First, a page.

It was not only painters who made use of print media. Cosmographers often worked closely with engravers and one particularly fine work in the exhibition is a map of South-East Asia. Prints were often used for didactic purposes. A contract found in the Archivio di Stato in Rome reveals fascinating information about one remarkable example: a print that sets out to demonstrate the relations between God, the Universe and Man. In 1580 Andrea Bacci, the Professor of Botany at the University of Rome, commissioned it from the engraver Natale Bonifacio (1537-92), as an ambitious teaching aid. Each morning for an anticipated 40 or 50 days, Bonifacio contracted to go to Bacci’s house where he would be issued with the drawing and copperplate. He undertook to work diligently, transferring the drawing to the plate, returning them each evening to Bacci or his wife. More generally, the whole story indicates how someone from quite outside the ‘art world’ could make use of the varied and lively artisan culture of the print business for their own particular purposes.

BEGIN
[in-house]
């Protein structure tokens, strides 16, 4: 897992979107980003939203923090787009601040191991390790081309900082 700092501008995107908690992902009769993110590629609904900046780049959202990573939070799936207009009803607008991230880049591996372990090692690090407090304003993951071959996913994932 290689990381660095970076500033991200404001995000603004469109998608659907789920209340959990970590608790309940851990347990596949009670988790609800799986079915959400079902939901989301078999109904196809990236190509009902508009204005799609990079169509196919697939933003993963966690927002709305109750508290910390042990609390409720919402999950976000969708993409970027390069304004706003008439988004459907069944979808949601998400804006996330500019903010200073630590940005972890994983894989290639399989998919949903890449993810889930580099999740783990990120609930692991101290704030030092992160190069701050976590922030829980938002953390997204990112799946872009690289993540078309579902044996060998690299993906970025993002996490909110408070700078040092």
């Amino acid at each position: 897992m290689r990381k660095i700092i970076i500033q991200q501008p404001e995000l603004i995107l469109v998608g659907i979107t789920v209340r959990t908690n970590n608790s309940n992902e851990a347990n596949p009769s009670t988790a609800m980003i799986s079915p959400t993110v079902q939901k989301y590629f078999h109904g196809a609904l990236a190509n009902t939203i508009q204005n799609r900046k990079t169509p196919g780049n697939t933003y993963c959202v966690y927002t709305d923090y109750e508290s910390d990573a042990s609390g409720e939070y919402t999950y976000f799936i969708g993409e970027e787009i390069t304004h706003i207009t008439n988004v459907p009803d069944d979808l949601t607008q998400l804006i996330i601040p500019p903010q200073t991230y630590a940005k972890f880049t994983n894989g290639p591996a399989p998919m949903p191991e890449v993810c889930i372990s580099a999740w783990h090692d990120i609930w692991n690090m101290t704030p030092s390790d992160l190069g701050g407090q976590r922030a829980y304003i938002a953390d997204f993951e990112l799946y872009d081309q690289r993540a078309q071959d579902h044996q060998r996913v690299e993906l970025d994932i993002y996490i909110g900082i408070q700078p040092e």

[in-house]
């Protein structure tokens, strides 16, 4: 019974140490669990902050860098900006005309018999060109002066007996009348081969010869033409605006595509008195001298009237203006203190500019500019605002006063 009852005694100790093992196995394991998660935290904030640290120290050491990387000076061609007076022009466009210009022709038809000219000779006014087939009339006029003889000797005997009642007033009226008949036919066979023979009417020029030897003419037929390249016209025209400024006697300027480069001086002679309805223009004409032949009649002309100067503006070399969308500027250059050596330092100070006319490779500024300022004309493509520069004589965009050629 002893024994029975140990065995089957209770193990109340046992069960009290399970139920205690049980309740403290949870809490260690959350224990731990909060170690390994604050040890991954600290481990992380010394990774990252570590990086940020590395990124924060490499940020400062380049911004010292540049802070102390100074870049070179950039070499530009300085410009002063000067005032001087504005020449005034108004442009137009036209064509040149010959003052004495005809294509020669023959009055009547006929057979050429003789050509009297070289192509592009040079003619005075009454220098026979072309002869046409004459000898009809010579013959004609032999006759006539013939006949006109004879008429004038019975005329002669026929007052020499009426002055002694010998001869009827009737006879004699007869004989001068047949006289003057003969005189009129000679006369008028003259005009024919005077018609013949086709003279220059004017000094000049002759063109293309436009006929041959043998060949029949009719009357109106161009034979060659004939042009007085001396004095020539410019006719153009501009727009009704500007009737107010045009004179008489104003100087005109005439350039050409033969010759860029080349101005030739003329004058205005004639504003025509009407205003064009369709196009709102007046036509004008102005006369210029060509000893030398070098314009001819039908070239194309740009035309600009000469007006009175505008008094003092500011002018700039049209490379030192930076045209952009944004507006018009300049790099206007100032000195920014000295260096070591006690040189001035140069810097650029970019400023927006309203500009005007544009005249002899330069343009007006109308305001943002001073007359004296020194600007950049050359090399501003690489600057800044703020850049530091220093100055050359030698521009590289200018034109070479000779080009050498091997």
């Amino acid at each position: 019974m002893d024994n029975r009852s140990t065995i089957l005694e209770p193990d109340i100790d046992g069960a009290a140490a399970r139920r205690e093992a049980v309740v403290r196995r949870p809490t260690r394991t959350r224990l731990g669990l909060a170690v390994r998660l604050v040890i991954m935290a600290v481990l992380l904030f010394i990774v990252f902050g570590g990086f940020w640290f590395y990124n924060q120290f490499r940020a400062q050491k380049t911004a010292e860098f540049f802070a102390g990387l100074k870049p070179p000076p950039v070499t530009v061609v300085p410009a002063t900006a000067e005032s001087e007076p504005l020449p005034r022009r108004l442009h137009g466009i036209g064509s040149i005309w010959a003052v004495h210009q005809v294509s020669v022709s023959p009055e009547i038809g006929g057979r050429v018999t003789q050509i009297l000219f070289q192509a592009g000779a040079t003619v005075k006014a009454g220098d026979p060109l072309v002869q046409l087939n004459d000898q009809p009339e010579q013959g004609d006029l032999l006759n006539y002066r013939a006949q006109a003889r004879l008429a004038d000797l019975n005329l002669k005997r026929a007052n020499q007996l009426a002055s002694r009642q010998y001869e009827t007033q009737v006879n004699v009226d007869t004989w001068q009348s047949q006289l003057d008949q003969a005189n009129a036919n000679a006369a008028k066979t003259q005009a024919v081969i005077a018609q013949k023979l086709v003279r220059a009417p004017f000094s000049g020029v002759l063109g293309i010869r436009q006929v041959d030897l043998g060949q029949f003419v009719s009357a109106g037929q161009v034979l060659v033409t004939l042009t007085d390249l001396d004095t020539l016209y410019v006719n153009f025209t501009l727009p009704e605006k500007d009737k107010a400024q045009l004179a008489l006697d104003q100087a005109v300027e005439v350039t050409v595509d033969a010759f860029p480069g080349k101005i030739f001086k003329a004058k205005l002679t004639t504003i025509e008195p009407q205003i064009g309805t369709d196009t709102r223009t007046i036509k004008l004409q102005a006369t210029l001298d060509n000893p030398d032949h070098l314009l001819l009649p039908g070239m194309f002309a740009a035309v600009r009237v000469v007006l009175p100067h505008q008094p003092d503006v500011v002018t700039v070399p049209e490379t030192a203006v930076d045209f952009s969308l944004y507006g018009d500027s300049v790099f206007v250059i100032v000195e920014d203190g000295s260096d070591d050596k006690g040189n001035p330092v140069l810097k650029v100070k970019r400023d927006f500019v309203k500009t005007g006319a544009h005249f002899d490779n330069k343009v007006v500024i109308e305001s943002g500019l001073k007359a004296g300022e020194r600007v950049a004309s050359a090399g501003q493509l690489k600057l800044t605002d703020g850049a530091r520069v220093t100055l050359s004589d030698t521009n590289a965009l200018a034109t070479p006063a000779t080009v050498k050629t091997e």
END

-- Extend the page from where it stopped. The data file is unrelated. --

The Print in Italy 1550-1620 (until 6 January 2002) draws attention to the variety that characterised the period – on the one hand the variety of subject matter, with examples of portraits, maps, board games and devotional subjects, of didactic and erotic prints and prints reproducing famous works of ancient and modern art and architecture; and on the other hand the variety in the different kinds of producer and in the relations of production. By this means the vitality of the industry and the enterprise of the printmakers and printsellers will emerge. In combination with the fully illustrated catalogue, it should make possible a more balanced and a more positive appreciation of printmaking at this time.